Registrants in the ongoing voter registration exercise have failed to observe the safety protocols, especially social distancing.

The Electoral Commission’s decision to conduct registration for a new voter register amidst a public health crisis could threaten human lives and have severe consequences for the right to vote.

Ghana is currently one of Africa’s most Covid-19 affected countries. But with the blessing of the Supreme Court, the EC has adopted a new voter registration policy that requires mass registration of citizens for an election that is only 6 months away.

In the face of a growing pandemic where people must adhere strictly to Covid-19 preventive protocols, asking Ghanaians to converge at designated locations for the purpose of voter registration is not only risky but also leads to reduced numbers at the polls.

Many would rather stay home than risk contracting Covid-19 through a registration process that requires contact with commonly touched biometric machine surfaces.

Fear of contracting Covid-19 during voter registration is well-founded: since the beginning of the registration exercise on June 30, EC officials have struggled to control crowds at registration centers.

Media reports indicate that at many registration centers people do not observe Covid-19 prevention protocols. In the Ketu South Municipality in the Volta Region, for instance, EC officials struggled to control scores of residents who stormed the Akuse Park registration center. In the Odododiodoo Constituency in the Greater Accra region also, Covid-19 safety protocols were seldom deployed.  

Although the EC has since introduced a queue management system to help control applicant traffic at registration centers, the situation is yet to improve at many centers across the country, and we risk significantly increasing the number of Covid-19 cases if this continues. 

In the face of this worrying trend, it comes as no surprise that a group of medical practitioners has petitioned the EC to stop the ongoing voters’ registration exercise over breaches of Covid-19 preventive protocols at centers across the country.

‘Considering the increasing number of infections coupled with challenges in testing for early identification of cases, it is disquieting to observe huge numbers of people at and around registration centers mostly ignoring precautionary protocols,’ the group said.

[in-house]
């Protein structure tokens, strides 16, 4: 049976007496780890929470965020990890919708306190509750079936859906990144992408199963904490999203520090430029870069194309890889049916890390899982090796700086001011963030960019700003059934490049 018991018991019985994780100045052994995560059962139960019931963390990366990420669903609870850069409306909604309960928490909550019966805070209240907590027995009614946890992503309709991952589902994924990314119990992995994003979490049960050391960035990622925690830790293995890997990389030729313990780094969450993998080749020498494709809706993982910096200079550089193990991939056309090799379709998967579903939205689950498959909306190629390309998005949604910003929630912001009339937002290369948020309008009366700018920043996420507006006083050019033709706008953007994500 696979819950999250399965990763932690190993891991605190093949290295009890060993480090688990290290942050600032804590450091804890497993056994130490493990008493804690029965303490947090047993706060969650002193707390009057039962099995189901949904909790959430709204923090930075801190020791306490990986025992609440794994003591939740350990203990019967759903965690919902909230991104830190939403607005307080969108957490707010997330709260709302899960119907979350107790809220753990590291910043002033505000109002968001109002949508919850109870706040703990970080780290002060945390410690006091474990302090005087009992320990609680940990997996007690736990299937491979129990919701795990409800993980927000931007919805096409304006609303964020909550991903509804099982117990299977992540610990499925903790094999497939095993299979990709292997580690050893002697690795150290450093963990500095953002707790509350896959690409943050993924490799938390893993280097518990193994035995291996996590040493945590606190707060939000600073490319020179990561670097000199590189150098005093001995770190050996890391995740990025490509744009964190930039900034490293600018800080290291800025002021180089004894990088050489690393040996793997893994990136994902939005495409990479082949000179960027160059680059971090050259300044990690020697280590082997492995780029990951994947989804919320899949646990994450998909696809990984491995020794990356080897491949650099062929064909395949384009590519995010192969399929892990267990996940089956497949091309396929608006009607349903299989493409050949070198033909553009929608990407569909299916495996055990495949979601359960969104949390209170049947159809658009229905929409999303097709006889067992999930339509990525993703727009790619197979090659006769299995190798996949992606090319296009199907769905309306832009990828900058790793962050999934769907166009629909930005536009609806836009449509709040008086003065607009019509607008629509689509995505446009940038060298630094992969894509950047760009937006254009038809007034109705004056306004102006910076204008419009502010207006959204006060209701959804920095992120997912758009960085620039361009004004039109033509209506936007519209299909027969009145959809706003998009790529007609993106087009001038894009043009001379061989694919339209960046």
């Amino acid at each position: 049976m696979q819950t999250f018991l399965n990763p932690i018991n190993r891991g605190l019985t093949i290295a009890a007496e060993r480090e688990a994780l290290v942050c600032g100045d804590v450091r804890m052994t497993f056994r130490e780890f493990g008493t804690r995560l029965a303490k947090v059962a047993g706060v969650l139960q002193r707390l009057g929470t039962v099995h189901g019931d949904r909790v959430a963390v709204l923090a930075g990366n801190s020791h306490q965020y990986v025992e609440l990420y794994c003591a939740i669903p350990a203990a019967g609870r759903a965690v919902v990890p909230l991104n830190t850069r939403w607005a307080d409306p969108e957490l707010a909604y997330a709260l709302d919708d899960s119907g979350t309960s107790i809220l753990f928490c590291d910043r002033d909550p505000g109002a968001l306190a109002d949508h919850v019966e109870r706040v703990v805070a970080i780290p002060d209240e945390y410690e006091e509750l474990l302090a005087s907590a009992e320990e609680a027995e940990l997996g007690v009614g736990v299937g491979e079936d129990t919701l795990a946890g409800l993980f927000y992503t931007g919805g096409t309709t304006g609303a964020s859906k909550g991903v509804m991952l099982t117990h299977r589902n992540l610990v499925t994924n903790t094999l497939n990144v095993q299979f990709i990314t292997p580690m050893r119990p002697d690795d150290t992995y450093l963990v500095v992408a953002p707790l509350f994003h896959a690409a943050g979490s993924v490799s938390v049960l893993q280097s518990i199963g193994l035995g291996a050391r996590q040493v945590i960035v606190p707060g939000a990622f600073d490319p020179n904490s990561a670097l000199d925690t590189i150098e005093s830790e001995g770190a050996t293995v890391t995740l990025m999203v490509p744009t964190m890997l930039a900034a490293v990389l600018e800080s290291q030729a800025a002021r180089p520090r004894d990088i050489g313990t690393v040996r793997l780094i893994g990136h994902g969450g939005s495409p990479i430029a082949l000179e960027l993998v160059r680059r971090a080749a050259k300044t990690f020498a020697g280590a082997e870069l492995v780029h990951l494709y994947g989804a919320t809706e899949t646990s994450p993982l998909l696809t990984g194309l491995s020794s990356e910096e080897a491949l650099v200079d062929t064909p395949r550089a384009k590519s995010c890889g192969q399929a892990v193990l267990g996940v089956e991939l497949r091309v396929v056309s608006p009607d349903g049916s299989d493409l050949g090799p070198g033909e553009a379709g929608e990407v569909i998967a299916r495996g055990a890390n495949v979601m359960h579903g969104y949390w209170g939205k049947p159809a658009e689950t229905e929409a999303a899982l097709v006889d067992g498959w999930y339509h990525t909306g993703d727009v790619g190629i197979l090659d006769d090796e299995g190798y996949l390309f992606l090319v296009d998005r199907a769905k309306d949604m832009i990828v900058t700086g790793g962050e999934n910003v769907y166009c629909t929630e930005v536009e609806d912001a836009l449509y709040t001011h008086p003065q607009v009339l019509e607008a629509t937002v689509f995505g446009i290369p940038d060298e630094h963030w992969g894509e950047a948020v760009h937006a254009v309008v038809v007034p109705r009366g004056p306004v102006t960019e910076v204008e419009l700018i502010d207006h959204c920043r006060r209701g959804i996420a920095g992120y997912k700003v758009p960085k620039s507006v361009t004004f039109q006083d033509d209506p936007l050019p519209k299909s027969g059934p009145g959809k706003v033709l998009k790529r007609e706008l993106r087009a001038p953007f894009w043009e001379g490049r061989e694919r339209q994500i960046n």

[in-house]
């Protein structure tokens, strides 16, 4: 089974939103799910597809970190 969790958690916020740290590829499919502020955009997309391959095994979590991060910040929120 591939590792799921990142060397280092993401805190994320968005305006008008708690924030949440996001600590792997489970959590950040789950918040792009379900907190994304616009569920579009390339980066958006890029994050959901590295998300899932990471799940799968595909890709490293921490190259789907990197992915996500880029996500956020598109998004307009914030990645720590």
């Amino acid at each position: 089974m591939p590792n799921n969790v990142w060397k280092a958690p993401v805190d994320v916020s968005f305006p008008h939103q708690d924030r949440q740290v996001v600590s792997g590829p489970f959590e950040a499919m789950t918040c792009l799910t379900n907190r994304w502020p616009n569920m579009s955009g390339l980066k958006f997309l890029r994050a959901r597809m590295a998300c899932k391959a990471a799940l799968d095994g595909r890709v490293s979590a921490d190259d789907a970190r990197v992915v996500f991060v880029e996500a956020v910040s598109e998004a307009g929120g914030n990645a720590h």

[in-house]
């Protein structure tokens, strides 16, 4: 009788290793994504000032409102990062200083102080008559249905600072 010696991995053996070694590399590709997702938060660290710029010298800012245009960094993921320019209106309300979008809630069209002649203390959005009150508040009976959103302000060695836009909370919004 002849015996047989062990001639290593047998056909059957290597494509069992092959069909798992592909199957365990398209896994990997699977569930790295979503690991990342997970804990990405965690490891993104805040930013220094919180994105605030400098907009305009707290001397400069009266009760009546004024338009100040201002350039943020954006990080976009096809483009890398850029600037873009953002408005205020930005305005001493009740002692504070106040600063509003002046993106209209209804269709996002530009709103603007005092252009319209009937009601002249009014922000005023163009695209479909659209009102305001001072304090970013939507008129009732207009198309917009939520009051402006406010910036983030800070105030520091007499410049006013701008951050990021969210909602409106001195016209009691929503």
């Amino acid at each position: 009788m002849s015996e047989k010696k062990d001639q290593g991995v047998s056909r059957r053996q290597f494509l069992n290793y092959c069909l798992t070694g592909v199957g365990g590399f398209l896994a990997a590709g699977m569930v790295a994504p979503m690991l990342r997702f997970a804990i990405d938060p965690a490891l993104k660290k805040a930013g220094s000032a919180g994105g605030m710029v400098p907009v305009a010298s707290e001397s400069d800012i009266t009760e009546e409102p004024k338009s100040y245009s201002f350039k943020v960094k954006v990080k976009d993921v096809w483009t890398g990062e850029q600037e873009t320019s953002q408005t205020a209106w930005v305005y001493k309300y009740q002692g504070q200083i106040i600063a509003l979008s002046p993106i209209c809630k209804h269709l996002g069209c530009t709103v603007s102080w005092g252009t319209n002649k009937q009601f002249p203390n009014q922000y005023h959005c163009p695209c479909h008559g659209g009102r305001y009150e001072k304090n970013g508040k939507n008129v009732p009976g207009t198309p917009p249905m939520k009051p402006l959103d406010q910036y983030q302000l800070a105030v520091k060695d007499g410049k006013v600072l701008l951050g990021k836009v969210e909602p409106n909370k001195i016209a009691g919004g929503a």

With limited healthcare facilities and the uneven distribution of healthcare professionals especially in rural areas, embarking on a new voter registration exercise with only 6 months to an election amidst a pandemic is poor policy.

The number of medical professionals capable of treating Covid-19 patients continues to dwindle as some have also tested positive. Over a dozen contracted the coronavirus last week while in the line of duty, according to the Ashanti Regional Chairperson of the Ghana Medical Association. 

Aside from the public health considerations, voter suppression is a disturbing, probable outcome of the recent rules as I have witnessed firsthand working in the Western Region.

Under the new policy, a citizen of Ghana can only register to be a voter if he or she bears a valid passport or a national identification card (‘Ghana card’), yet these documents are in short supply across the majority of the country.

As of June 17, 2020, the National Identification Authority (NIA) had issued 9,050,346 Ghana cards to qualified Ghanaians.  Not many Ghanaians eligible to vote have valid passports. That leaves a good number of people with neither the Ghana card nor a valid passport.

A person lacking any of these two documents can only register to vote after completing a voter registration identification guarantee form signed by two registered voters. It is important to note, however, that a registered voter cannot guarantee the identity of more than ten persons.

This policy contributes to voter suppression, particularly in rural areas where many people would hardly be eligible after their ‘guarantors’ have guaranteed the identity of 10 people.

The EC must reconsider this new voter registration policy to avoid further endangering lives and suppressing many eligible voters ahead of the presidential and parliamentary election in December.

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Grace Ayensu-Danquah MD, MPH, FACS, is the NDC Parliamentary Candidate for the Essikado Constituency and a member of the NDC Covid-19 Technical Team.